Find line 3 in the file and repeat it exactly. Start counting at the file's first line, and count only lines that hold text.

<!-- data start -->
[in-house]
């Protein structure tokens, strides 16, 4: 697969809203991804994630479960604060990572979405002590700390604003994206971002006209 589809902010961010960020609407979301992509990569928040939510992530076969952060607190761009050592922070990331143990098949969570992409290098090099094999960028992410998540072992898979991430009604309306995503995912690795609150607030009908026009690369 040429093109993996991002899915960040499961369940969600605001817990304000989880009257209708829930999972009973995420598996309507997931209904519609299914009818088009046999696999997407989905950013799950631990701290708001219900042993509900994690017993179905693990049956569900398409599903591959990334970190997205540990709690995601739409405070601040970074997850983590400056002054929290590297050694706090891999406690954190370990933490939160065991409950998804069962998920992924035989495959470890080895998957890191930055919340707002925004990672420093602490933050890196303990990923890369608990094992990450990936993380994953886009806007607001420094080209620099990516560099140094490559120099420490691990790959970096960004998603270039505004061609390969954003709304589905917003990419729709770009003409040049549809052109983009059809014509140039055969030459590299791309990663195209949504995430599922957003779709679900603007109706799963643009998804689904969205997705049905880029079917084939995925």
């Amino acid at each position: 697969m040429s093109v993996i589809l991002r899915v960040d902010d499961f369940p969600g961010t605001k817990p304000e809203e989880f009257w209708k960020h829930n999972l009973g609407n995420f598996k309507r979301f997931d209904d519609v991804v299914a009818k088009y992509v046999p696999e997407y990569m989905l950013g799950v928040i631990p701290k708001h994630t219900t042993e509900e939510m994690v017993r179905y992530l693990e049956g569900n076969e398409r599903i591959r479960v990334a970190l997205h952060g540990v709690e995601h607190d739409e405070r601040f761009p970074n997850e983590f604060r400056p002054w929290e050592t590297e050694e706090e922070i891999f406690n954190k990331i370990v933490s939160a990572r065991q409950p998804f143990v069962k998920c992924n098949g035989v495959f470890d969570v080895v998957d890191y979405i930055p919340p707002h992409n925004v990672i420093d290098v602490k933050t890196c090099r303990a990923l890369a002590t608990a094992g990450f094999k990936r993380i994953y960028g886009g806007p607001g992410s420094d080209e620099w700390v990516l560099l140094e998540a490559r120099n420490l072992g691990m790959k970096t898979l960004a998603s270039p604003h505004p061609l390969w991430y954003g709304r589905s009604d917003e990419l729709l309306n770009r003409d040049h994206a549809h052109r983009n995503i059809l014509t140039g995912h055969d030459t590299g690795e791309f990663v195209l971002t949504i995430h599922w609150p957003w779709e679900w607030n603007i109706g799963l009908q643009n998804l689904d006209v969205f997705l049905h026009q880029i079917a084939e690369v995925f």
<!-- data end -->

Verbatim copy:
């Amino acid at each position: 697969m040429s093109v993996i589809l991002r899915v960040d902010d499961f369940p969600g961010t605001k817990p304000e809203e989880f009257w209708k960020h829930n999972l009973g609407n995420f598996k309507r979301f997931d209904d519609v991804v299914a009818k088009y992509v046999p696999e997407y990569m989905l950013g799950v928040i631990p701290k708001h994630t219900t042993e509900e939510m994690v017993r179905y992530l693990e049956g569900n076969e398409r599903i591959r479960v990334a970190l997205h952060g540990v709690e995601h607190d739409e405070r601040f761009p970074n997850e983590f604060r400056p002054w929290e050592t590297e050694e706090e922070i891999f406690n954190k990331i370990v933490s939160a990572r065991q409950p998804f143990v069962k998920c992924n098949g035989v495959f470890d969570v080895v998957d890191y979405i930055p919340p707002h992409n925004v990672i420093d290098v602490k933050t890196c090099r303990a990923l890369a002590t608990a094992g990450f094999k990936r993380i994953y960028g886009g806007p607001g992410s420094d080209e620099w700390v990516l560099l140094e998540a490559r120099n420490l072992g691990m790959k970096t898979l960004a998603s270039p604003h505004p061609l390969w991430y954003g709304r589905s009604d917003e990419l729709l309306n770009r003409d040049h994206a549809h052109r983009n995503i059809l014509t140039g995912h055969d030459t590299g690795e791309f990663v195209l971002t949504i995430h599922w609150p957003w779709e679900w607030n603007i109706g799963l009908q643009n998804l689904d006209v969205f997705l049905h026009q880029i079917a084939e690369v995925f």